Activities Abound

The academies both also offer a wealth of activities for their students. At the Naval Academy, the Naval Academy Business Services Division (NABSD) helps over 140 clubs and activities, from the rock climbing team to the Glee Club, through profits raised from the sale of goods and services on the Yard. West Point also provides numerous extracurricular activities, from the ski club to the gospel club. They both also have a number of club and intramural sports available. In fact, midshipmen and cadets are required to be part of an intercollegiate, club or intramural sport each semester. Intercollegiate sports, both Navy and Army play at the NCAA Division I level and are primarily part of the Patriot League; Navy participates in 35 intercollegiate varsity sports and Army in 28.

Football Fanatics

When they meet head-to-head the results are mixed. One of the most watched games of the year is “America’s Game,” the long-time football rivalry that pits the West Point Black Knights versus the Navy Midshipmen. Right now, Navy leads the cumulative 132-year match-up with an overall record of 62 wins versus Army’s 54 wins, and they share seven ties. Though other sports aren’t as high profile, the Army-Navy rivalry extends well beyond the gridiron. In other varsity sports, Navy takes the lead too, with a 1,141-858-45 record.  

Tough Training Regimens

The physical challenges don’t stop there. Both schools have rigorous training programs for the entering class, which are known as the plebes. At West Point, new cadets start in the summer on Reception Day, which kicks off a ten-week Cadet Basic Training (CBT) program. They make a twelve mile “March Back” to West Point from Camp Buckner, “ring the bell” and then are accepted into the Corps of Cadets. To celebrate, they stage a massive pillow fight. The USNA has a similar regimen, known as “Plebe Summer,” lasting seven weeks. There is no bell ringing or pillow fighting at the end.

Related: Behind the Scenes of Plebe Summer: How to Pass the Physical Readiness Test (PRT).

However, the midshipmen have another test at the end of their plebe year: a grueling fourteen-hour physical and mental challenge known as “Sea Trials.” The cadets do not have an equivalent to this regimen. After their sea trials, during Commissioning Week, the plebes participate in another ritual where they work together in the Herndon Climb to remove the cap atop a 21-foot monument that’s slathered in grease by the upperclassmen . When they replace it with an upperclassman’s cover, they’ve officially transitioned to midshipmen, 4th class, and are “plebes no more.”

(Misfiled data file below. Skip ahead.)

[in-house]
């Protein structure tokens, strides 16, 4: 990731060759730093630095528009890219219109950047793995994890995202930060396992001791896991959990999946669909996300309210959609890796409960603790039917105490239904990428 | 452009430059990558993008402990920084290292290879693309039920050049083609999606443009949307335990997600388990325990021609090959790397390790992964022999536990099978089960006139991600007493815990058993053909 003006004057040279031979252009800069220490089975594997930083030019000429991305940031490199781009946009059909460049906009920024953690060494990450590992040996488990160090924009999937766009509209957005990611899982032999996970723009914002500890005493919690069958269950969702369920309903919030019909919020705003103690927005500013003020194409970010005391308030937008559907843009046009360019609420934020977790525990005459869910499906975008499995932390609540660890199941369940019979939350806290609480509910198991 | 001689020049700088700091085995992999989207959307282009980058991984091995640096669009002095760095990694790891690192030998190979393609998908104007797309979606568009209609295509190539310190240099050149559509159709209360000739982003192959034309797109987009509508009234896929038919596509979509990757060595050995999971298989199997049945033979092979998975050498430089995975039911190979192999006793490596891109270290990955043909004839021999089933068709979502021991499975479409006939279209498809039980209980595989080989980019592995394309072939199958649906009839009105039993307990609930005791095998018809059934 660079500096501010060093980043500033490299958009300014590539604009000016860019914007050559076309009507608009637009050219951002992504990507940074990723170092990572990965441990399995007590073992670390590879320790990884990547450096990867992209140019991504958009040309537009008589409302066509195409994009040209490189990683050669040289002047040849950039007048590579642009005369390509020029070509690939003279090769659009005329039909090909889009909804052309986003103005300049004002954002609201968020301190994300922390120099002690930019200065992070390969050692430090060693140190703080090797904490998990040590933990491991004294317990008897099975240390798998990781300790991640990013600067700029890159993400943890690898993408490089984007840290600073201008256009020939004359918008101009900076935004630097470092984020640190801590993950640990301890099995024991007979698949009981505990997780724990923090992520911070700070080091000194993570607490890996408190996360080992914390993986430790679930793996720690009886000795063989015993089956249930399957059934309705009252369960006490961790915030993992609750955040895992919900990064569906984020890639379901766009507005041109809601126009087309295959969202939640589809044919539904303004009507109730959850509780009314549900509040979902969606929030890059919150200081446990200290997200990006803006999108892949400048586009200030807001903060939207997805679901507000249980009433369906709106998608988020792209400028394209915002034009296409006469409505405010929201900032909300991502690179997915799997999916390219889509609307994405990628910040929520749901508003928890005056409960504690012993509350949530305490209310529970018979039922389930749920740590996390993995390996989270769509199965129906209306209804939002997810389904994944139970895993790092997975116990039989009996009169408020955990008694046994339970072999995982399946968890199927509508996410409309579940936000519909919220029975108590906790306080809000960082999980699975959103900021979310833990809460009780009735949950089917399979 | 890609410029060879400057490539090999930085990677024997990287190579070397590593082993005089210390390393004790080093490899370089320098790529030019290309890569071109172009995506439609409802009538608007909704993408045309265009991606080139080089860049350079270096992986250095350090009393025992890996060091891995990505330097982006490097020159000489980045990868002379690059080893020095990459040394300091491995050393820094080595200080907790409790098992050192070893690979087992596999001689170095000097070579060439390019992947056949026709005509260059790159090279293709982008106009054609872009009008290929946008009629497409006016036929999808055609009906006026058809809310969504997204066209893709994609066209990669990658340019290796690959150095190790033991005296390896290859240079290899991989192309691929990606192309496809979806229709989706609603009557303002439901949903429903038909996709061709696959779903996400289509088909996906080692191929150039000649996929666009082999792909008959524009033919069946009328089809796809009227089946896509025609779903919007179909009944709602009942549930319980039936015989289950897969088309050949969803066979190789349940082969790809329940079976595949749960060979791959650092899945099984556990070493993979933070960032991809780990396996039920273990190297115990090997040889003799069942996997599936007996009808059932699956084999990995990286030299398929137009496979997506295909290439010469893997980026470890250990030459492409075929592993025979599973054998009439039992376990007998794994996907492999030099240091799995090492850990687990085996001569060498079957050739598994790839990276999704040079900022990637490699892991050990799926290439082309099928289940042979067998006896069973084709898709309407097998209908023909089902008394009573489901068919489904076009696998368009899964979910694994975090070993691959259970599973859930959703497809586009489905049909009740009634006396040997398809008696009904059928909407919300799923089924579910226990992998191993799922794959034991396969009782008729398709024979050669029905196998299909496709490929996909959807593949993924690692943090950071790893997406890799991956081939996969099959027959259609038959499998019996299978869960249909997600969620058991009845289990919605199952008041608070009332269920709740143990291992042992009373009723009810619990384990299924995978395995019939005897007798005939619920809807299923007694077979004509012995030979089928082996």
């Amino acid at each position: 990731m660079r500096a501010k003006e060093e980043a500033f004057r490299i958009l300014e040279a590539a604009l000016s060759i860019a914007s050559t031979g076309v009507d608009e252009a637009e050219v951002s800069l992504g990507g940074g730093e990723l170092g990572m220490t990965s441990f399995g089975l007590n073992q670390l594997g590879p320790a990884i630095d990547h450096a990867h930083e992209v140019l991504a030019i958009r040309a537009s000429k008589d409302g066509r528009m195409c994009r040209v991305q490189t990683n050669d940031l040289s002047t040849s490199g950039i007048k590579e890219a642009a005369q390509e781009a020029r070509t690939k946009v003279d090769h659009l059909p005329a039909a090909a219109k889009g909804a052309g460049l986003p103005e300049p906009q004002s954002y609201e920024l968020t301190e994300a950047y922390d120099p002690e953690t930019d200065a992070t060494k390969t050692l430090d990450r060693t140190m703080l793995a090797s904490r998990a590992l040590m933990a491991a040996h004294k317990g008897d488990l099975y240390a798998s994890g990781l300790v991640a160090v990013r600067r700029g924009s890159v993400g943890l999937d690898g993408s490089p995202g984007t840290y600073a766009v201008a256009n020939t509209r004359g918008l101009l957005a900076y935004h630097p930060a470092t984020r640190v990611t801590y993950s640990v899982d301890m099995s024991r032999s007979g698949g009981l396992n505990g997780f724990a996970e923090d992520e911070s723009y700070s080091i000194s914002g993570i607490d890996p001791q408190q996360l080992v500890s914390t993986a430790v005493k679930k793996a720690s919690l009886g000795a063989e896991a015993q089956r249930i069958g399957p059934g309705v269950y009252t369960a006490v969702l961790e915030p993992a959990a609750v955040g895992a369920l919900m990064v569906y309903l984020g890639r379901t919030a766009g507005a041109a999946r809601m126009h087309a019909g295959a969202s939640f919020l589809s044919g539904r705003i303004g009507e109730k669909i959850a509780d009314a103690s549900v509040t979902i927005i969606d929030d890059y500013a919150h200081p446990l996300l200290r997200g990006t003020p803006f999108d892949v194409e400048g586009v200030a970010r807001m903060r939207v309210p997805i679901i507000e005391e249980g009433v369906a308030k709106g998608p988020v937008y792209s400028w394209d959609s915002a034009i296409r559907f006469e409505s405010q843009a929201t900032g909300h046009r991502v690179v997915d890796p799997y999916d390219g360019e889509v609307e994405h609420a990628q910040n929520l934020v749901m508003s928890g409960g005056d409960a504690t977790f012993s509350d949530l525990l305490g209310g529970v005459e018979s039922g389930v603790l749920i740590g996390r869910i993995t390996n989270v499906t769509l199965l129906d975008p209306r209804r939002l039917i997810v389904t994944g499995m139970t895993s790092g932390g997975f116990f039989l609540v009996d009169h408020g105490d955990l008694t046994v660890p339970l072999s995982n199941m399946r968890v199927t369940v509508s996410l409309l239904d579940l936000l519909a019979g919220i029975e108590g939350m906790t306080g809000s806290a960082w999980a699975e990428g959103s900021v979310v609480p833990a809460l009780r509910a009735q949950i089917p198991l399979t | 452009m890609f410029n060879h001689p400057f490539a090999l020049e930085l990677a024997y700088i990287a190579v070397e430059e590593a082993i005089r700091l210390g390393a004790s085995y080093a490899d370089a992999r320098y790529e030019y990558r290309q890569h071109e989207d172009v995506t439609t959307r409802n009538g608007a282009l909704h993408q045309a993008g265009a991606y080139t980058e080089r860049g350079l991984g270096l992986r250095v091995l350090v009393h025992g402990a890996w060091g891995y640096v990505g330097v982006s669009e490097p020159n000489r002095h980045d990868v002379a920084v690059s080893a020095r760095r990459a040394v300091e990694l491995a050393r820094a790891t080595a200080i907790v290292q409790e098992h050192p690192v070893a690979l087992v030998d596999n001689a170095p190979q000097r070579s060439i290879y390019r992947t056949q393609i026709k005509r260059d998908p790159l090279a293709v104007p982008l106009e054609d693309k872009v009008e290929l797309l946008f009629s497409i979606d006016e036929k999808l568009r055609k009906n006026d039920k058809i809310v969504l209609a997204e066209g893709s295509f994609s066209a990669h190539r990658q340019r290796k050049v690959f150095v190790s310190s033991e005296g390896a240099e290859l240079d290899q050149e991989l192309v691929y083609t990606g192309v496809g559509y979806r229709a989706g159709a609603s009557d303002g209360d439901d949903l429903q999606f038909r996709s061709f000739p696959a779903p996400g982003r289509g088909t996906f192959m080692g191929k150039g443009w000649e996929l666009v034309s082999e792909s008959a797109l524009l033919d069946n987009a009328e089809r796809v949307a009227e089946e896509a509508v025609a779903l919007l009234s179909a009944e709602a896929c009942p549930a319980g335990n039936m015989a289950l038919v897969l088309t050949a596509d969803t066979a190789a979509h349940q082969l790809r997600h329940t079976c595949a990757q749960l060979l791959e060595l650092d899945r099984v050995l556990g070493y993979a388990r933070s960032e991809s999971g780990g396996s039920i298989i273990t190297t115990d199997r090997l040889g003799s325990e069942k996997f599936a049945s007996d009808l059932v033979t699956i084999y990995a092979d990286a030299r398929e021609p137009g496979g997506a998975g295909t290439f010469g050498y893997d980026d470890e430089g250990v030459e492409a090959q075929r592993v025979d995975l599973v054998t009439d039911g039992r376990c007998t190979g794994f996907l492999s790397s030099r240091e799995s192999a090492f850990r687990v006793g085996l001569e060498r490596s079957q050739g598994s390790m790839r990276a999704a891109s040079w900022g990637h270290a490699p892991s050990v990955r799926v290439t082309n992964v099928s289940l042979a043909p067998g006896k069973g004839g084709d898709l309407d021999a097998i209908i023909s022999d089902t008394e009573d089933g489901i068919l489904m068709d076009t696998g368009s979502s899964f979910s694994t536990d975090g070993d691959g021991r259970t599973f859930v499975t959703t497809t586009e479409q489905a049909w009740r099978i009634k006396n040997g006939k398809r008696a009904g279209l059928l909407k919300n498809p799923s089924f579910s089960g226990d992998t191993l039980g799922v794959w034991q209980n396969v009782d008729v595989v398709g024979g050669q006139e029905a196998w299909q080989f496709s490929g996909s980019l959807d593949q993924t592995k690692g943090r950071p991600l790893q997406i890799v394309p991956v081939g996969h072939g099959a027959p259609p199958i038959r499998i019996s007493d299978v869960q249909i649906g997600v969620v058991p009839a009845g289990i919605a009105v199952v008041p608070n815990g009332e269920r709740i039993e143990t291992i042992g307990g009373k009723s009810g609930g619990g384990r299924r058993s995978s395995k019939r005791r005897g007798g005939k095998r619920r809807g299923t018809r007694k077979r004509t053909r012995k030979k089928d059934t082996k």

Related: Shows of Strength: The USNA Sea Trials.

Bright and United Futures

After their time at the academies, newly graduated officers from both academies become a part of the larger Navy, Marine Corps and Army. About 1,000 Navy and Marine officers “join the fleet” when they graduate from USNA , taking on positions in Surface Warfare, Submarine Warfare, Aviation, Marine Corps, Medical Corps, Special Warfare (SEAL), Special Operations and Navy Restricted Line and Staff Corps. The USMA graduates approximately 1,000 cadets into one of more than 17 Army branches, where they’ll have responsibilities ranging from engineering to artillery to intelligence to infantry.

Ultimately, though, in addition to their valued differences, most midshipmen and cadets are working toward the unified goal of protecting the freedom of our nation. We are grateful for their continued hard work and sacrifice, and are honored to play a small role by supporting the midshipmen here as NABSD. You also support the midshipmen whenever you visit the Yard, take our tours, eat in our restaurants and shop in our shops. We all thank you, and we encourage you to visit the Yard and get a feel for the difference between a midshipman and a cadet.

Visit the Yard

Bill the Goat
Written by Bill the Goat